I have argued about this many times with a well-known Labour-supporting journalist and he airily refuses to engage with it. Many crimes, particularly petty violence and shoplifting simply go unreported. The police make it abundantly clear they are not interested in ‘minor’ crime. This is the result of a highly privileged, socially liberal judiciary and public administration thinking it social justice to not enforce the law on these crimes. They forget that honest people in poor areas are the people who have to pay for their big-hearted actions. It’s hard to see Hackney, Croydon and Lambeth and their drugs, knives and welfare problems from Hampstead Heath.
The middle par is a splendid example of Political Class doublethink. Yes, every provincial town is a mess of violence and vomit several nights a week – my town centre most definitely is – but ‘there are tentative signs that Britons are drinking less alcohol.’ What signs are these?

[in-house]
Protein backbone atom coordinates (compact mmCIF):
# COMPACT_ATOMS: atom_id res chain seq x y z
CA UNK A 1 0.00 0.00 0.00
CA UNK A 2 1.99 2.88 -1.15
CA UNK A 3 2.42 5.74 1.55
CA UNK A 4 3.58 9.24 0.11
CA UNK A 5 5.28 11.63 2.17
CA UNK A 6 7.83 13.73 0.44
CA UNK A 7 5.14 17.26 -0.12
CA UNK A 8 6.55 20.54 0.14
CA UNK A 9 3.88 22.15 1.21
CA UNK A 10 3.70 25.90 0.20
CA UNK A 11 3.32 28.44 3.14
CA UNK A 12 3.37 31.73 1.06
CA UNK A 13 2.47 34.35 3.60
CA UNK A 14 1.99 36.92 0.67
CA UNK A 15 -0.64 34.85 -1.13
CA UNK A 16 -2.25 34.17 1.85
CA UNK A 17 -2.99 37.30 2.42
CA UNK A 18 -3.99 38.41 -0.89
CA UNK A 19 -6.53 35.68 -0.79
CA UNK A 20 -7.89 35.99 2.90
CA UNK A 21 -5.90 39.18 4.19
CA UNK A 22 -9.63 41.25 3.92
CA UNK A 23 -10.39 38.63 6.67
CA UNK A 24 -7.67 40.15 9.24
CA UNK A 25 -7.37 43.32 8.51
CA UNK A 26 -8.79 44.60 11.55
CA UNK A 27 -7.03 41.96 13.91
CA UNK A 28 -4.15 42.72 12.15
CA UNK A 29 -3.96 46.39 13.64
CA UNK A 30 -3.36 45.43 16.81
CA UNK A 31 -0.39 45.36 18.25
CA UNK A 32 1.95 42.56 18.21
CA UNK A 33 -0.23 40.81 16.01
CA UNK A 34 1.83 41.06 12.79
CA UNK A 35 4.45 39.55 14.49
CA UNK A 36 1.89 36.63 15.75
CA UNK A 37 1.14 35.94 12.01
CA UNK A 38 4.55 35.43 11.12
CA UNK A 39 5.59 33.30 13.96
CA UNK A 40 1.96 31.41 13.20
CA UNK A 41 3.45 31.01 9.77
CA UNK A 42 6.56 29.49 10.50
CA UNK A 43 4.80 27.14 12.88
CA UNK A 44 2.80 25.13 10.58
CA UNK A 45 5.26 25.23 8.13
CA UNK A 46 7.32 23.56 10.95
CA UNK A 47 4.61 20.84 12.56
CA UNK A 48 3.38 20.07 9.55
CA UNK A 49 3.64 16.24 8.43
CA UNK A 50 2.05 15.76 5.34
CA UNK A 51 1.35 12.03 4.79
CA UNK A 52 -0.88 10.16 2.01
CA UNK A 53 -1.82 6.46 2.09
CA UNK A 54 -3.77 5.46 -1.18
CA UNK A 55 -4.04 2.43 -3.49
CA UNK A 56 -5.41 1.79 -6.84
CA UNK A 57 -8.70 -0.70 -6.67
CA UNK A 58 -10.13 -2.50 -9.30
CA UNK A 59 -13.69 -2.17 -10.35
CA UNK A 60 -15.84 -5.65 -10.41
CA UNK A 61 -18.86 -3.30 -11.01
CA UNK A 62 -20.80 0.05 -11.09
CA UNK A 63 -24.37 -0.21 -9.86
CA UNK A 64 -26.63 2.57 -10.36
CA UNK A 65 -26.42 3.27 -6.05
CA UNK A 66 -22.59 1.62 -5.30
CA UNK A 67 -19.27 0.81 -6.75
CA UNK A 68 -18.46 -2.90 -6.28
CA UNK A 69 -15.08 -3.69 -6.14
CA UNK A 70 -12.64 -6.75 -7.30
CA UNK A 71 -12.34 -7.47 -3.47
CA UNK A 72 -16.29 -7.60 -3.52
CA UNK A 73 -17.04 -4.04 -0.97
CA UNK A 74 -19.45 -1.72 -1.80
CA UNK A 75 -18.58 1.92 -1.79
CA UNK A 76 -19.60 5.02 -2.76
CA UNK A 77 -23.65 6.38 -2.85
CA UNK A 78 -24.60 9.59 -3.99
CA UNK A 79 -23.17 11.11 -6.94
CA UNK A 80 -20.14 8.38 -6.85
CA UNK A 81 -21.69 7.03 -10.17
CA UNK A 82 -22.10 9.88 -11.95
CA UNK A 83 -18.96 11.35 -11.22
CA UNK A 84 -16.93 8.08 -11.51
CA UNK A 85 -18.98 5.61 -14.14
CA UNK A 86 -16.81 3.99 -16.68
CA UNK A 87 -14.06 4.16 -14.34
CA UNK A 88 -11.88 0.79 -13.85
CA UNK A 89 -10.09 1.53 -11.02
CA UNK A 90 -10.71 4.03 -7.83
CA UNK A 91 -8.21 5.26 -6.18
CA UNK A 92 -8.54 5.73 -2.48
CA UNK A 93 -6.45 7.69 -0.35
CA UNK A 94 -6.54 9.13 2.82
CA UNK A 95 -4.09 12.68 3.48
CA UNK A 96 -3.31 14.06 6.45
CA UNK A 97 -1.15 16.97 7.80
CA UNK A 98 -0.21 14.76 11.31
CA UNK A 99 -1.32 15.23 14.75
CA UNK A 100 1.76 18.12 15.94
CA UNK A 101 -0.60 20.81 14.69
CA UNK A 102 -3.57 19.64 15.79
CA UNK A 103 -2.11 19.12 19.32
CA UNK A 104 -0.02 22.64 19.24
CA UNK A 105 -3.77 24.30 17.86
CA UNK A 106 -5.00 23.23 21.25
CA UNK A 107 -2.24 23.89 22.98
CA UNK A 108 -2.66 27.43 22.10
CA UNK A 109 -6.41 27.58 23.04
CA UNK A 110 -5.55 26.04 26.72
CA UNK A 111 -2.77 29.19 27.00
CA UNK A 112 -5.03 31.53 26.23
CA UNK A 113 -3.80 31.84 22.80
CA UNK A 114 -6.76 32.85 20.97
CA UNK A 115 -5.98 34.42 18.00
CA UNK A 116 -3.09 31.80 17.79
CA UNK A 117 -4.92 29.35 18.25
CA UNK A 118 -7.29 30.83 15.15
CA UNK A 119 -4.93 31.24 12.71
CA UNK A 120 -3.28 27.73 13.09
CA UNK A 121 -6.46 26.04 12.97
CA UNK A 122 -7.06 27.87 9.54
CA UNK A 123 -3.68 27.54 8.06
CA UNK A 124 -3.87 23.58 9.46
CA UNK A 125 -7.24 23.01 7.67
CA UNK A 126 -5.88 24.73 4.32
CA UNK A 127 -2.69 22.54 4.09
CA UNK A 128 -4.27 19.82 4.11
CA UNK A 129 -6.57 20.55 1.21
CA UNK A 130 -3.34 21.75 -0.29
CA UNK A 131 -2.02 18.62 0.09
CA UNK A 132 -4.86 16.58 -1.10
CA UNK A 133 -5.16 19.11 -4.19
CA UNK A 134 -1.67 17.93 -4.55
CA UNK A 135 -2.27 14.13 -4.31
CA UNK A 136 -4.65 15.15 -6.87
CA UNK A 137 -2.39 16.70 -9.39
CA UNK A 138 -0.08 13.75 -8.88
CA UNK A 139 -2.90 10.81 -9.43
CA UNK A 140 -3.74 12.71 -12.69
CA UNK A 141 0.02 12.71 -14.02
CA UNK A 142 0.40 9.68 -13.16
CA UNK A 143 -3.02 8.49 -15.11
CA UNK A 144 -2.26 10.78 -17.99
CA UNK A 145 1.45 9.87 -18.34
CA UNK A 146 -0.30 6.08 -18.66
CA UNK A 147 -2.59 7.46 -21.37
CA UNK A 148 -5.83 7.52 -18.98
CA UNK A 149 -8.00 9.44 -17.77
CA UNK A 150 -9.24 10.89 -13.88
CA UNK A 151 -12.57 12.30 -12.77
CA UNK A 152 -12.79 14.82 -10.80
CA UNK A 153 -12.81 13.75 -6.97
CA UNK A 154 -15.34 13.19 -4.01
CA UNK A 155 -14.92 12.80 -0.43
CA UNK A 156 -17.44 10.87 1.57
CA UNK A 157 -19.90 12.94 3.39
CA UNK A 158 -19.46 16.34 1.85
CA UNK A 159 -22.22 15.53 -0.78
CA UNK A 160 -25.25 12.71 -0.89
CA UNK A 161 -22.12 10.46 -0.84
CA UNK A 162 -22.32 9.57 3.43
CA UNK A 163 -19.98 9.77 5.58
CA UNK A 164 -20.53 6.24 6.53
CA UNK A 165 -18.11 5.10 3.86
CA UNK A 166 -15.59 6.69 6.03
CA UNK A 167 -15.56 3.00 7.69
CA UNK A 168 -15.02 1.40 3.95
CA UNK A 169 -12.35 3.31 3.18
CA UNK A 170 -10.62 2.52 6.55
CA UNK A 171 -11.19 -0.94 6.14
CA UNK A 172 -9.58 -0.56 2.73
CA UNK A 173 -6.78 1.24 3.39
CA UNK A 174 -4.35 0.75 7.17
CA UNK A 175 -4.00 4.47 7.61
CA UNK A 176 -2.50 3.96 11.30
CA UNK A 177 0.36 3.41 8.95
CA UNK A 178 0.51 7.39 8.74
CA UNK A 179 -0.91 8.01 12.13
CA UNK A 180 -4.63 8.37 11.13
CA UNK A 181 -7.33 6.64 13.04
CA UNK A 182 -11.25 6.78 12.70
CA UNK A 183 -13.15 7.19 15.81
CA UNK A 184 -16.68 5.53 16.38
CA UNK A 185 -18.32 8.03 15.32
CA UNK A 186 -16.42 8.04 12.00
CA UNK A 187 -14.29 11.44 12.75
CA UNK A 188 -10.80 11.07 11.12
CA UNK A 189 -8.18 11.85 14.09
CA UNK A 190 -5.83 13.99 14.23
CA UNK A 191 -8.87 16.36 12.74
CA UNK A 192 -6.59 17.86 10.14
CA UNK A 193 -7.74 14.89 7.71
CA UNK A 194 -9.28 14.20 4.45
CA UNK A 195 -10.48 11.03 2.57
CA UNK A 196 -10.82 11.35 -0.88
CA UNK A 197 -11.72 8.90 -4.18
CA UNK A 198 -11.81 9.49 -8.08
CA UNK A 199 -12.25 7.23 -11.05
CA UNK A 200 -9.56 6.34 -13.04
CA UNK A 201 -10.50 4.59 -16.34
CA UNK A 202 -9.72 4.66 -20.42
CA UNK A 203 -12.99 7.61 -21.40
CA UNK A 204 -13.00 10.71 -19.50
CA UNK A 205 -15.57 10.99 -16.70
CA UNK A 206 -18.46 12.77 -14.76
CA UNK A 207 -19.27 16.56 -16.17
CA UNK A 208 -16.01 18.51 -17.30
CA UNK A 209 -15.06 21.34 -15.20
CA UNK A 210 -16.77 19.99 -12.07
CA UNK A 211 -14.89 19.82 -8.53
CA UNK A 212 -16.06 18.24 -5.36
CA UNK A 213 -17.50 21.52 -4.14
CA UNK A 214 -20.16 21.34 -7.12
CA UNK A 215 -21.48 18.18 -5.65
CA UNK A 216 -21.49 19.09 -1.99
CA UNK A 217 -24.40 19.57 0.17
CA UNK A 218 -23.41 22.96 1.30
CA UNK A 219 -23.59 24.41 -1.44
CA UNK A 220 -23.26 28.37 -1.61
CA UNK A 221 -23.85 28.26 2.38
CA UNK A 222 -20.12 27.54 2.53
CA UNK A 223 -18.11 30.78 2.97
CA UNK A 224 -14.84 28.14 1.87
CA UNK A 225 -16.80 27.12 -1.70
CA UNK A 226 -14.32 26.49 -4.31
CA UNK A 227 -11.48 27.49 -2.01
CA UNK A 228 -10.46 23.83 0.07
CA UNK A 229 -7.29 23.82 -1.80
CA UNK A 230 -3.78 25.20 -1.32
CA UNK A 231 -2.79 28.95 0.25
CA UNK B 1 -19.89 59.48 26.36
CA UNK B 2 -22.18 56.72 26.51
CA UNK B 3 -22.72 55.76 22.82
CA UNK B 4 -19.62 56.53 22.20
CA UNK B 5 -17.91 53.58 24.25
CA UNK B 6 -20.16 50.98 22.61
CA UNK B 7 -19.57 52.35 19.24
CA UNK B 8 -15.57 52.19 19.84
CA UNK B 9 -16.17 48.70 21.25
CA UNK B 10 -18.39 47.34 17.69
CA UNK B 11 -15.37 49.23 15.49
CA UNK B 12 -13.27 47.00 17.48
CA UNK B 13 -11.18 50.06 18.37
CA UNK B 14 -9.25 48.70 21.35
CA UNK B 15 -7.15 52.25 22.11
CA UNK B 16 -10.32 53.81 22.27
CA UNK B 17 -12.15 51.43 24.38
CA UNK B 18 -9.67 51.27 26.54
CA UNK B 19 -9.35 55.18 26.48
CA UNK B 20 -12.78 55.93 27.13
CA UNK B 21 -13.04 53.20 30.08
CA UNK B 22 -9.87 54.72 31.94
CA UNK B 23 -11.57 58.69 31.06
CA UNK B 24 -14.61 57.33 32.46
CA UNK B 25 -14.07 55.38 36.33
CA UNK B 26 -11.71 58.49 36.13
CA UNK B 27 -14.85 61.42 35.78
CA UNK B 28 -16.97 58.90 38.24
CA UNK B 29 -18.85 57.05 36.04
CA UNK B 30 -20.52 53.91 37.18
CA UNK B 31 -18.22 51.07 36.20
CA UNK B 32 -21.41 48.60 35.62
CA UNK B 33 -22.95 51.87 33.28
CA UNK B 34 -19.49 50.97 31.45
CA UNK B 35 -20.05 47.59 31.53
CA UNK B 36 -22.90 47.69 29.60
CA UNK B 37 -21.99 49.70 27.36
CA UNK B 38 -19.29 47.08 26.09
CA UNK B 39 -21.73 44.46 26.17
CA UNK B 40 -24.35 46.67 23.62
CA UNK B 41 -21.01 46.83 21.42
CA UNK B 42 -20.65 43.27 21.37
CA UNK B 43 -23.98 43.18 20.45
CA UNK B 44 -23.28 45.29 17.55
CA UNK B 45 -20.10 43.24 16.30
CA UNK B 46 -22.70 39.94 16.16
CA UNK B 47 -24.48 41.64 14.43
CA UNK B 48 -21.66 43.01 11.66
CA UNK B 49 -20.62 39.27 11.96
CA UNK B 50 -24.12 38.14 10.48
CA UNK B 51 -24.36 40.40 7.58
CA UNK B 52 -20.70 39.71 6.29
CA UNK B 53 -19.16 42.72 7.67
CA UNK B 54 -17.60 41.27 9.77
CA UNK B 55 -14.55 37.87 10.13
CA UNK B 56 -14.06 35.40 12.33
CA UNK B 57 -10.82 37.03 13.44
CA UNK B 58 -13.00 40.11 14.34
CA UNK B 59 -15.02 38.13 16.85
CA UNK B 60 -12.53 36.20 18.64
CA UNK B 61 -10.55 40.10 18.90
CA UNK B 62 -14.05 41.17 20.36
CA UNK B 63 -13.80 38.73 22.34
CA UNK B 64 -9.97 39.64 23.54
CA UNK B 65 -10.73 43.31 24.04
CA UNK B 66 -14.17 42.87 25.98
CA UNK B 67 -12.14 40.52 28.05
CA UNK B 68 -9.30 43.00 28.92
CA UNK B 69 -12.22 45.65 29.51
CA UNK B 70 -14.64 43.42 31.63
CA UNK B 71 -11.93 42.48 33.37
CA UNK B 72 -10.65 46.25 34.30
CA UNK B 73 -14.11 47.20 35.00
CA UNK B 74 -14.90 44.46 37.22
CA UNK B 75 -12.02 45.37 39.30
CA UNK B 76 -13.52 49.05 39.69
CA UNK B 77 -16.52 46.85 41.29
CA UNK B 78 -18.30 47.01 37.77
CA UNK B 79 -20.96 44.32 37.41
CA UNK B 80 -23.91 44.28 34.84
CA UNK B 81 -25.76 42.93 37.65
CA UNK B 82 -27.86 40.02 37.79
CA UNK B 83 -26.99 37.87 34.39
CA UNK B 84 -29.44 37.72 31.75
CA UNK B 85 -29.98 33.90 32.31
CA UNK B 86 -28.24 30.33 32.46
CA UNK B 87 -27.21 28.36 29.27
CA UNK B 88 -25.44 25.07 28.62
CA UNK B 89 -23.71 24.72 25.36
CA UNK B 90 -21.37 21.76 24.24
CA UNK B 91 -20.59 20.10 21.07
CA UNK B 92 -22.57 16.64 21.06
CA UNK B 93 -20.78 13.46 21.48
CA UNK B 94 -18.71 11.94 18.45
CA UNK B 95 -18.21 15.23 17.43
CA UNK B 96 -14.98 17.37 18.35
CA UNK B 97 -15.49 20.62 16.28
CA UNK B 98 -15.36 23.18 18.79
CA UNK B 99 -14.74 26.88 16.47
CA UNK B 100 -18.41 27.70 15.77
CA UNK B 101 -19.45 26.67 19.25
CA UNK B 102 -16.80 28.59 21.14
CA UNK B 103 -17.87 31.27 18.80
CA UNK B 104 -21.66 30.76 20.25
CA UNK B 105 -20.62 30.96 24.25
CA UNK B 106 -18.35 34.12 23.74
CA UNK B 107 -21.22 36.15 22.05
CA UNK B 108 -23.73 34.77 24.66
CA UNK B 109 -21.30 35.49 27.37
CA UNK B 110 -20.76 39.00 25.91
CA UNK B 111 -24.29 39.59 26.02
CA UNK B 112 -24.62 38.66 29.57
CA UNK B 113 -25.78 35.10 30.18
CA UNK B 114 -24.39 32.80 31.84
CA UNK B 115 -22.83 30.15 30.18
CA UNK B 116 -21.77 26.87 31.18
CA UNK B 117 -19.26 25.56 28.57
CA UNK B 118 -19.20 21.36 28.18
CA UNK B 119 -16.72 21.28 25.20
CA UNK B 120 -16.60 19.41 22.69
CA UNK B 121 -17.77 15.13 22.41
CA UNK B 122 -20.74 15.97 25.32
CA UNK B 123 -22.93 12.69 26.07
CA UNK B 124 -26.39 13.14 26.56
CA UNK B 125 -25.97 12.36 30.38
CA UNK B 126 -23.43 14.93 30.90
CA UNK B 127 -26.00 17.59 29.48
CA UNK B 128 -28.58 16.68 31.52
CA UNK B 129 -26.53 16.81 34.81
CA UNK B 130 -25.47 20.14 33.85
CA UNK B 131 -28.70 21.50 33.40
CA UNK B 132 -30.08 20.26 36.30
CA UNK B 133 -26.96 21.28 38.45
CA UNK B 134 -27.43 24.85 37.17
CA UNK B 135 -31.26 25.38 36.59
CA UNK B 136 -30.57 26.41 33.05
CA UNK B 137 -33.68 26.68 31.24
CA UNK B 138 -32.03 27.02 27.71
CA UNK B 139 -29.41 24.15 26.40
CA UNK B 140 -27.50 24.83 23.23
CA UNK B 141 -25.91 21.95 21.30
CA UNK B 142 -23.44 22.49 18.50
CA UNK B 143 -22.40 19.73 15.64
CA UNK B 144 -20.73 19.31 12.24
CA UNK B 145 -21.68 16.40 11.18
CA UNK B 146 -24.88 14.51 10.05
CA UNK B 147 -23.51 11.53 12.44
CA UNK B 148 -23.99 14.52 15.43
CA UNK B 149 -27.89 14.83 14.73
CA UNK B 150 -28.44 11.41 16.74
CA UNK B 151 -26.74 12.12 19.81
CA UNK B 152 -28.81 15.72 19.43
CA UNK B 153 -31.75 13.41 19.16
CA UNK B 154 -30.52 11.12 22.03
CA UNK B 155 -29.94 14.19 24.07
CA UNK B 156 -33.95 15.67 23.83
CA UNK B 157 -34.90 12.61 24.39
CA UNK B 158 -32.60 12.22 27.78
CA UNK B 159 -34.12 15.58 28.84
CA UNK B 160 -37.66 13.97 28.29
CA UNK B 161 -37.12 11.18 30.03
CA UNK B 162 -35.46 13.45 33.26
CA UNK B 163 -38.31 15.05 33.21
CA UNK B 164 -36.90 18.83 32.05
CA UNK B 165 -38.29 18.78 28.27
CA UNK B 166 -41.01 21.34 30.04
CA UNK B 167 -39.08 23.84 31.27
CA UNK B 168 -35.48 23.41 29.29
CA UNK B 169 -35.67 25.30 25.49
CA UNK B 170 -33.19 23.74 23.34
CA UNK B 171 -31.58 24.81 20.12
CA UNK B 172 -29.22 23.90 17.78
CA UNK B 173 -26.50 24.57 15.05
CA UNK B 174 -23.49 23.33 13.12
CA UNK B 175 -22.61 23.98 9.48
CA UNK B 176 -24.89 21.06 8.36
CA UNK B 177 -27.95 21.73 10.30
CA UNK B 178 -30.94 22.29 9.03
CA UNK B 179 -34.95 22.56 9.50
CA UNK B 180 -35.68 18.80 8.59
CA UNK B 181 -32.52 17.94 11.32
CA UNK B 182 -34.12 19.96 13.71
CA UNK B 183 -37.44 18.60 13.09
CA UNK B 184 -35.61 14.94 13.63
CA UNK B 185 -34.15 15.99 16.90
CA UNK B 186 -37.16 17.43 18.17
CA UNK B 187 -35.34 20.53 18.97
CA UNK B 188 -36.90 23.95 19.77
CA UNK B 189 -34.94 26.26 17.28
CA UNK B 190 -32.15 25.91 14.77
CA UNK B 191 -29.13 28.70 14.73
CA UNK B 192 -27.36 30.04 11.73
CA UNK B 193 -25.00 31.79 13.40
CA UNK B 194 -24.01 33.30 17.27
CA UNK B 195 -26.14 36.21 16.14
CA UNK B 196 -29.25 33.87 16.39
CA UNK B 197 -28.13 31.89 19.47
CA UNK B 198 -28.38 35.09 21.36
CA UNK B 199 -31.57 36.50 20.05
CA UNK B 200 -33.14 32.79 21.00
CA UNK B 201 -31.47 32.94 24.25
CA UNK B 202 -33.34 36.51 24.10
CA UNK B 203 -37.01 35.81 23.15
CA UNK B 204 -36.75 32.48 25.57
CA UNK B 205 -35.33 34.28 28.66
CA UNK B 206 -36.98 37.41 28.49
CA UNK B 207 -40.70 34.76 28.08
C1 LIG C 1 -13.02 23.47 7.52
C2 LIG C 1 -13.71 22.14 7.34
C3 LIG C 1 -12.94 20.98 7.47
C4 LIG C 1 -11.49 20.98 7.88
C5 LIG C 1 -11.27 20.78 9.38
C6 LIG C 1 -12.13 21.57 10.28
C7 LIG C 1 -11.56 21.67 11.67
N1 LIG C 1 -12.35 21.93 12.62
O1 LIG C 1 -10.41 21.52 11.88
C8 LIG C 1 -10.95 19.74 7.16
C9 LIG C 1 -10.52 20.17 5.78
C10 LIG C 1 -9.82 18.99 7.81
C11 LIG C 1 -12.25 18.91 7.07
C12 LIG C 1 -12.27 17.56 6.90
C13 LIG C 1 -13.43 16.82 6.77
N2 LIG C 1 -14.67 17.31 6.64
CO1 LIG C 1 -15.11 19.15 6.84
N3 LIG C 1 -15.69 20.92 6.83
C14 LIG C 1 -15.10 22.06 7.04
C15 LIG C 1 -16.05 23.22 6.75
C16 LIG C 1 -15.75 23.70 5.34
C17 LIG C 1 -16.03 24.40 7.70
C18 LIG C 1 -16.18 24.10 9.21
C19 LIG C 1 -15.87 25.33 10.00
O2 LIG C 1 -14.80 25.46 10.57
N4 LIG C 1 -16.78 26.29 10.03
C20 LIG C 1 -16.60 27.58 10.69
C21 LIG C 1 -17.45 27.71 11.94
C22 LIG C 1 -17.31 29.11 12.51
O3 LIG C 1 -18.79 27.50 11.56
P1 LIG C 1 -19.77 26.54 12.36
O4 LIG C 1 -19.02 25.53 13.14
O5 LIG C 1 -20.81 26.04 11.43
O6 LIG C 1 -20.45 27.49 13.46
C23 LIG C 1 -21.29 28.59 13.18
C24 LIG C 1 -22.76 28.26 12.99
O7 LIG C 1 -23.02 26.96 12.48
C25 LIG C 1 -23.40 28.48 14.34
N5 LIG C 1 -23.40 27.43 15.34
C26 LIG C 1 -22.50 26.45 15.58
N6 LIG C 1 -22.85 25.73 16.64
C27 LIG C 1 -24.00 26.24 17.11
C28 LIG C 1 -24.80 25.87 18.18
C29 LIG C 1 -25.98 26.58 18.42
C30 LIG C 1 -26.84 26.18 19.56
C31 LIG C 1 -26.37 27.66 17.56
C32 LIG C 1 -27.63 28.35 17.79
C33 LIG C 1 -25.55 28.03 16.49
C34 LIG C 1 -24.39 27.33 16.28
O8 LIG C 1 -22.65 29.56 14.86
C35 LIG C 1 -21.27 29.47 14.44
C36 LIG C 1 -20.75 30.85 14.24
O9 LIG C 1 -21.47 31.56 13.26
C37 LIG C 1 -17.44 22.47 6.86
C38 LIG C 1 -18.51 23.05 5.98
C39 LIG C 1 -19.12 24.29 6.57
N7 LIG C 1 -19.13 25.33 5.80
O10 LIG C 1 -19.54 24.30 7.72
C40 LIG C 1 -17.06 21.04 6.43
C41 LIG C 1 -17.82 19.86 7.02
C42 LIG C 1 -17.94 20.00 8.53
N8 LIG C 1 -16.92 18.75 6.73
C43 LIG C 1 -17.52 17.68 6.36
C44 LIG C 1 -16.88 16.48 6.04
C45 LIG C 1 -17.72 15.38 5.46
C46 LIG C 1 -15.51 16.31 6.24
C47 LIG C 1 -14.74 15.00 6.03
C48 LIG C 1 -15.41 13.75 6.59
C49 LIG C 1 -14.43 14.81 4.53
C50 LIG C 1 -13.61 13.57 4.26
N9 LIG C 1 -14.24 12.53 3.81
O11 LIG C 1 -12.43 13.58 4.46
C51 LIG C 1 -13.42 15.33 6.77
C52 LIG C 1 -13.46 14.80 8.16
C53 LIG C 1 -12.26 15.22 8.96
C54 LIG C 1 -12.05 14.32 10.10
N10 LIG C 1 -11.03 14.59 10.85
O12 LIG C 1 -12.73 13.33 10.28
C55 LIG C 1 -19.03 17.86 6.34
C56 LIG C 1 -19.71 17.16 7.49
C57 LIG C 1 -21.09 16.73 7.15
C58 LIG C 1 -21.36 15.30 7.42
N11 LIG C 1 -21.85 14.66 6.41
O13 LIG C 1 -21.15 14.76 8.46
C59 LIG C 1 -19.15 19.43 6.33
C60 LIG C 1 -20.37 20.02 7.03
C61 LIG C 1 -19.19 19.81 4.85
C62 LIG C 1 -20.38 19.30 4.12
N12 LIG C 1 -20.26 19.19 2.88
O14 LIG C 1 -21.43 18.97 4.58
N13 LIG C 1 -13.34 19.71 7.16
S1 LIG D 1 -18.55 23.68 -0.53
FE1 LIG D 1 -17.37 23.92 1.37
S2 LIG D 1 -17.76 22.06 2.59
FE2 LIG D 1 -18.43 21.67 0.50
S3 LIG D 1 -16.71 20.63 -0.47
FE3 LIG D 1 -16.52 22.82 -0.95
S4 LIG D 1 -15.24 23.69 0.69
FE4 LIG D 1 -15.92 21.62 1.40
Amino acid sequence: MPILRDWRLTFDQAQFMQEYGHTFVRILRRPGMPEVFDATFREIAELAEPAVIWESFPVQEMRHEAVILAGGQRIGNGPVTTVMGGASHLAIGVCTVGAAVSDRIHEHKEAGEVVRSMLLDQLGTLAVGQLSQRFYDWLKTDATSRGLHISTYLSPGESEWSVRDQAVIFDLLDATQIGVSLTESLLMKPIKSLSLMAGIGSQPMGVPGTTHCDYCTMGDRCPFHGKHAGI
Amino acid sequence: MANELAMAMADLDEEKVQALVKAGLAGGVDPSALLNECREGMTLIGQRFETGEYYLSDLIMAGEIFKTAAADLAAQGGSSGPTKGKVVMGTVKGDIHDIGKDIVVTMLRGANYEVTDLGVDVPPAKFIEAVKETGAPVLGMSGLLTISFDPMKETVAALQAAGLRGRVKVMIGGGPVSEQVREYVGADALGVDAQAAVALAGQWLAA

Drink isn’t the problem anyway. It’s the entire social and cultural orientation of people that’s becoming a problem. Drink just unleashes it. Drink is just a detonator for the morons our society creates.
The overall consumption of drugs is dropping (though some narcotics, including cocaine, are becoming more popular).
Nothing to do there but titter.
The third par is also doublethink. Or, perhaps, no-think. Like many a flimsy argument blithely put, it contains the seeds of its own destruction:
As for family breakdown, some commentators seem to think that sex really was invented in 1963. British grannies know differently. Teenage pregnancy is still too common, but it has been declining, with the odd hiccup, for ages.’
A girl aged between 15 and 19 today is about half as likely to have a baby in her teens as her grandmother was. Her partner will probably not marry her and he is less likely to stick with her than were men in previous generations.
How quick that last sentence is rattled off and how much nuance it contains!